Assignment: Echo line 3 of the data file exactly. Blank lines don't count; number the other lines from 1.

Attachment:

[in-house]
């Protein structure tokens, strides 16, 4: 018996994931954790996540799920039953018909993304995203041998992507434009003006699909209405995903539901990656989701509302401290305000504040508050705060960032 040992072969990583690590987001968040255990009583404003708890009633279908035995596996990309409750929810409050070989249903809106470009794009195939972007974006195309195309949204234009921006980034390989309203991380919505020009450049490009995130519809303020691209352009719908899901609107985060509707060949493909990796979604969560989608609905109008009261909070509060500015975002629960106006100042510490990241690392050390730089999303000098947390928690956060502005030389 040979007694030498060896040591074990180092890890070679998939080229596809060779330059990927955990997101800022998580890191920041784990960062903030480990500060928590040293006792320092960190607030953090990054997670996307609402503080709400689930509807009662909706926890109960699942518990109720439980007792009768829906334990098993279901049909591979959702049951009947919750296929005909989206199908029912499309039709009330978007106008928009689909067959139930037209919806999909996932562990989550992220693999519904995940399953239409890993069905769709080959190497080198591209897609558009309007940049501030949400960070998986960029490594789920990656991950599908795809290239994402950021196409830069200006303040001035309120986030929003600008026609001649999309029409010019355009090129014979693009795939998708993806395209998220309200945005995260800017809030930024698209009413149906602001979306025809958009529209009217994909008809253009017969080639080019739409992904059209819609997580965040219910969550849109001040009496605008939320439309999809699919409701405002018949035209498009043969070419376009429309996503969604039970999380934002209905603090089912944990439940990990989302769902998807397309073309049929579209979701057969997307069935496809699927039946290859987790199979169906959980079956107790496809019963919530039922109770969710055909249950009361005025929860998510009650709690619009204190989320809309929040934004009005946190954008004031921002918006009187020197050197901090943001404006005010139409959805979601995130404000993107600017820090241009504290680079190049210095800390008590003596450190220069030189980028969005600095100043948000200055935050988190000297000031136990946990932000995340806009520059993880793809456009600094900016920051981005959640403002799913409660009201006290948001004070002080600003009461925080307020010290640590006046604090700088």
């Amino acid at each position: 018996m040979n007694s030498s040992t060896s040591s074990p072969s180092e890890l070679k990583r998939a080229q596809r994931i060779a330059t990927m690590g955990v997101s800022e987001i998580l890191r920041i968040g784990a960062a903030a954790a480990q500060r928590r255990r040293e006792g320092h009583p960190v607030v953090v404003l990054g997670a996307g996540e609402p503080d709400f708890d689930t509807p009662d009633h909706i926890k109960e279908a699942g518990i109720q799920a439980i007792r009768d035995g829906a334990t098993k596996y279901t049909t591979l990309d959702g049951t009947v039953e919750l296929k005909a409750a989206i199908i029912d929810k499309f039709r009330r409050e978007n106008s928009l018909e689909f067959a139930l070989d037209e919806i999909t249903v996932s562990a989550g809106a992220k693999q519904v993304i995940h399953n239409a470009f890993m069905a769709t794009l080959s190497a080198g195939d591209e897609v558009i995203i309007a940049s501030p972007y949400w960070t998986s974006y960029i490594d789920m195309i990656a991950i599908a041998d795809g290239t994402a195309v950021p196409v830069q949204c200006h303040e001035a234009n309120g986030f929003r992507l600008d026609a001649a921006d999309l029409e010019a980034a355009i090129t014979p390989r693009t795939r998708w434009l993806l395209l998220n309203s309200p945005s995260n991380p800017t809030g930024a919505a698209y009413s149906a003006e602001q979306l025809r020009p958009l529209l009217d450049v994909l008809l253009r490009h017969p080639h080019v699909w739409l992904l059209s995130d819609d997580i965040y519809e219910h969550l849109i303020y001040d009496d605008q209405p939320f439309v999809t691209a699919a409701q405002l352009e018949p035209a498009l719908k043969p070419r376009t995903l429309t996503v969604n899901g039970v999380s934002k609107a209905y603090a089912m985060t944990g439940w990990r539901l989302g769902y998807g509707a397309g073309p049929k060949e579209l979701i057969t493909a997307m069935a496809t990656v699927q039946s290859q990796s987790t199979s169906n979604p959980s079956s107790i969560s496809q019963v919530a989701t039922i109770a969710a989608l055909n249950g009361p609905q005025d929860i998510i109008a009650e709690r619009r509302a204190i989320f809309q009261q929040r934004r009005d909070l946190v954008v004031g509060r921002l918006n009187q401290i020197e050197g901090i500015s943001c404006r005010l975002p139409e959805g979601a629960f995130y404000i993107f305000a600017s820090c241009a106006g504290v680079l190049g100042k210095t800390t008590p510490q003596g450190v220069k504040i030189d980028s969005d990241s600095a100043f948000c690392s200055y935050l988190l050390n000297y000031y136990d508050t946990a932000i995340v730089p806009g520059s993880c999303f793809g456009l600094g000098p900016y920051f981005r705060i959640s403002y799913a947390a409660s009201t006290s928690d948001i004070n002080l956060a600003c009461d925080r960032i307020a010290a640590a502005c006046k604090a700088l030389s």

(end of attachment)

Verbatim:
């Amino acid at each position: 018996m040979n007694s030498s040992t060896s040591s074990p072969s180092e890890l070679k990583r998939a080229q596809r994931i060779a330059t990927m690590g955990v997101s800022e987001i998580l890191r920041i968040g784990a960062a903030a954790a480990q500060r928590r255990r040293e006792g320092h009583p960190v607030v953090v404003l990054g997670a996307g996540e609402p503080d709400f708890d689930t509807p009662d009633h909706i926890k109960e279908a699942g518990i109720q799920a439980i007792r009768d035995g829906a334990t098993k596996y279901t049909t591979l990309d959702g049951t009947v039953e919750l296929k005909a409750a989206i199908i029912d929810k499309f039709r009330r409050e978007n106008s928009l018909e689909f067959a139930l070989d037209e919806i999909t249903v996932s562990a989550g809106a992220k693999q519904v993304i995940h399953n239409a470009f890993m069905a769709t794009l080959s190497a080198g195939d591209e897609v558009i995203i309007a940049s501030p972007y949400w960070t998986s974006y960029i490594d789920m195309i990656a991950i599908a041998d795809g290239t994402a195309v950021p196409v830069q949204c200006h303040e001035a234009n309120g986030f929003r992507l600008d026609a001649a921006d999309l029409e010019a980034a355009i090129t014979p390989r693009t795939r998708w434009l993806l395209l998220n309203s309200p945005s995260n991380p800017t809030g930024a919505a698209y009413s149906a003006e602001q979306l025809r020009p958009l529209l009217d450049v994909l008809l253009r490009h017969p080639h080019v699909w739409l992904l059209s995130d819609d997580i965040y519809e219910h969550l849109i303020y001040d009496d605008q209405p939320f439309v999809t691209a699919a409701q405002l352009e018949p035209a498009l719908k043969p070419r376009t995903l429309t996503v969604n899901g039970v999380s934002k609107a209905y603090a089912m985060t944990g439940w990990r539901l989302g769902y998807g509707a397309g073309p049929k060949e579209l979701i057969t493909a997307m069935a496809t990656v699927q039946s290859q990796s987790t199979s169906n979604p959980s079956s107790i969560s496809q019963v919530a989701t039922i109770a969710a989608l055909n249950g009361p609905q005025d929860i998510i109008a009650e709690r619009r509302a204190i989320f809309q009261q929040r934004r009005d909070l946190v954008v004031g509060r921002l918006n009187q401290i020197e050197g901090i500015s943001c404006r005010l975002p139409e959805g979601a629960f995130y404000i993107f305000a600017s820090c241009a106006g504290v680079l190049g100042k210095t800390t008590p510490q003596g450190v220069k504040i030189d980028s969005d990241s600095a100043f948000c690392s200055y935050l988190l050390n000297y000031y136990d508050t946990a932000i995340v730089p806009g520059s993880c999303f793809g456009l600094g000098p900016y920051f981005r705060i959640s403002y799913a947390a409660s009201t006290s928690d948001i004070n002080l956060a600003c009461d925080r960032i307020a010290a640590a502005c006046k604090a700088l030389s």